Tourism Chief: Failure To Invest In Arts Harms Economy

A former Scottish tourism chief says Scotland’s failure to invest in the arts will hurt the country’s economy. “As soon as an arts organisation looks for money, it is described as eating up money for a group of people who can well afford the ticket price. That view has far too much credence in government and needs to be challenged; government needs to identify the arts as an important component of what we are as human beings. Instead every penny towards the arts is questioned, almost begrudged.”

ACT Theatre Woes Fail To Impress Critic

So Seattle’s ACT theatre is on the verge of going out of business. The theatre declared a life-and-death emegergency, then gave itself a little breathing room when board members ponied up some operating money. Roger Downey isn’t impressed. “Why was the theatre’s board so ignorant of the organization’s precarious financial situation? Many Seattle arts groups seem headed down this same path – ACT is just the first. Why do we let it happen? “It’s entirely in keeping with the way arts groups, in Seattle and elsewhere in this country, are governed and financed. The system is rickety even in good times, and bad times expose its shortcomings cruelly.”

How Should Arts Money Be Split up?

A recent report by the Boston Foundation said that 65 percent of arts donations went to two percent of the area’s cultural organizations – the ones with budgets of more than $20 million. This has led some to call for spreading the wealth among the rest of the arts organizations. But leaders of two of Boston’s largest arts groups say the portion of funding for major groups is right because they serve the widest audiences. “That chart doesn’t show audience served. That’s the number one point.”

Prokofiev, Conflicted

Prokofiev was unquestionably one of the great composers of the 20th Century. But “there is something profoundly suspect about Western attitudes to this composer. Instead of subjecting him to continuous critical assessment, we repeat favourite works and shun the rest. Prokofiev makes us uneasy in ways that Ravel does not. He reminds us of things we would prefer to forget – first and foremost of our obeisance to Stalin. Yes, ours, not his.”

Libeskind Chosen For WTC

The proposed design by Daniel Libeskind for the World Trade Center site has been chosen. “The new building is planned to be taller than the trade center towers, which briefly stood as the world’s tallest at 1,350 feet. Libeskind’s tower also would surpass Malaysia’s 1,483-foot Petronas Twin Towers, the tallest buildings in the world.”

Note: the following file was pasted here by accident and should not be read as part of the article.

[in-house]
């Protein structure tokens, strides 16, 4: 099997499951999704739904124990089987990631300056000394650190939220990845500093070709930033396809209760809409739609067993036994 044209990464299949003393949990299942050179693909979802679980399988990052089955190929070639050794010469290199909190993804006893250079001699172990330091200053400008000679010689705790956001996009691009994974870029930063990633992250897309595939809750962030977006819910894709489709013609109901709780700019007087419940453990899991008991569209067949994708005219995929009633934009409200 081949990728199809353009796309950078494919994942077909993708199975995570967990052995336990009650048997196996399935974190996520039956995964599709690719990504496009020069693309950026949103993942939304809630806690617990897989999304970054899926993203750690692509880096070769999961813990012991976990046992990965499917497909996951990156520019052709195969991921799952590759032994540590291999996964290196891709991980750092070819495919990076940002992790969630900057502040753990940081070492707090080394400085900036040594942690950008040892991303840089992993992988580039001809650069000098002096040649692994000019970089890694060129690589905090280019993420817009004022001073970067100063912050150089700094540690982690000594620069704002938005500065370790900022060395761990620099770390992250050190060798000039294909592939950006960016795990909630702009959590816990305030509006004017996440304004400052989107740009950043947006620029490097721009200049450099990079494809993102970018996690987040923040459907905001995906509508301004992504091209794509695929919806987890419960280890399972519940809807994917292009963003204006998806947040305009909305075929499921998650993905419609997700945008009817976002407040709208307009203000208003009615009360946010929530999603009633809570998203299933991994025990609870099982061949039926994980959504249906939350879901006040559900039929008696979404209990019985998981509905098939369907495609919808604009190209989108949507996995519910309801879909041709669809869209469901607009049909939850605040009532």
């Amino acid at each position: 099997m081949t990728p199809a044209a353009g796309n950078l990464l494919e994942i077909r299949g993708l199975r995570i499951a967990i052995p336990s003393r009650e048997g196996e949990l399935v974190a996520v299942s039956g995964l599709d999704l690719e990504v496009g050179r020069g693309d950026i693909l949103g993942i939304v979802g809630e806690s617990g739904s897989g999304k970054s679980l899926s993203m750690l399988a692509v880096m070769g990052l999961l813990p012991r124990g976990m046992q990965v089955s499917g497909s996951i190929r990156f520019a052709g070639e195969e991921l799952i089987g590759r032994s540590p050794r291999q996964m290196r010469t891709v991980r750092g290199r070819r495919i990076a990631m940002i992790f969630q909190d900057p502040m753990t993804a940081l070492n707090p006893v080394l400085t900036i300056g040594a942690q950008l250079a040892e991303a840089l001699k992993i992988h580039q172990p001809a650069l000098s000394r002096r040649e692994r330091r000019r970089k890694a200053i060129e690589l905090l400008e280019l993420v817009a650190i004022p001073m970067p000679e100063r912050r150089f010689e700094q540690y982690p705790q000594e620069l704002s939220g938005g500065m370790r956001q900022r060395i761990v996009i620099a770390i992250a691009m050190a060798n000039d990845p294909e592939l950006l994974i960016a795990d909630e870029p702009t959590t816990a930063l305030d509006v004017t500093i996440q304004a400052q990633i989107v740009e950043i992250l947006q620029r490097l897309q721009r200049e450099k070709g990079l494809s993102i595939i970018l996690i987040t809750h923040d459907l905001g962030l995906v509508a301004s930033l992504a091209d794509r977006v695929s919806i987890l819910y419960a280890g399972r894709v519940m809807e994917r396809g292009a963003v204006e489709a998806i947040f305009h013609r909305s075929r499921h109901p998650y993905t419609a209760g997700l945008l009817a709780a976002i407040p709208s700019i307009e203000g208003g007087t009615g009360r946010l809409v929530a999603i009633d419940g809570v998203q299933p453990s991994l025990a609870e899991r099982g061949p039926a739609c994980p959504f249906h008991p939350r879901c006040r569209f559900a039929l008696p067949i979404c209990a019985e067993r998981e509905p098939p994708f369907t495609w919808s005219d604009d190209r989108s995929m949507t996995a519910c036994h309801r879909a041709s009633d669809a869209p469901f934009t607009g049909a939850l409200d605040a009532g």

Big Cuts At SFMOMA

“The San Francisco Museum of Modern Art plans to cut its exhibitions by as much as 25 percent in the wake of an expected $1 million budget deficit for 2003 and stock market losses that have left its endowment fund $13.9 million in the red. SFMOMA, which has built an international reputation in the past decade, will gradually reduce its exhibits from about 25 per year to perhaps 18 to bring its spending in line with the shrinking economy and the realities of the museum business.”

San Antonio Symphony On The Brink

The latest North American orchestra crisis appears to be heading for a flashpoint in south Texas, where the San Antonio Symphony board is preparing to make a presentation to its musicians today, laying out the cuts the board believes will be necessary to save the financially strapped ensemble. One board member insists that layoffs and payroll cuts are not on the table, but another is ominously quoted as saying, “I think there’s some people who feel, ‘Go ahead and let the symphony fail. It will come back as a smaller orchestra. San Antonio can’t afford this full-service orchestra.'”

Marketing A Memorial

Let it never be said that the two finalists in the Ground Zero sweepstakes were content to sit back and let others decide the fate of their designs. Both Daniel Libeskind and Rafael Viñoly have been working overtime in an effort to make their respective proposals attractive to New York’s political and artistic bigwigs. “With talk of truth and beauty, memory and monument, these architects have been selling themselves like movie stars… Not since Gary Cooper appeared in The Fountainhead has the public been so riveted by architecture and architects.”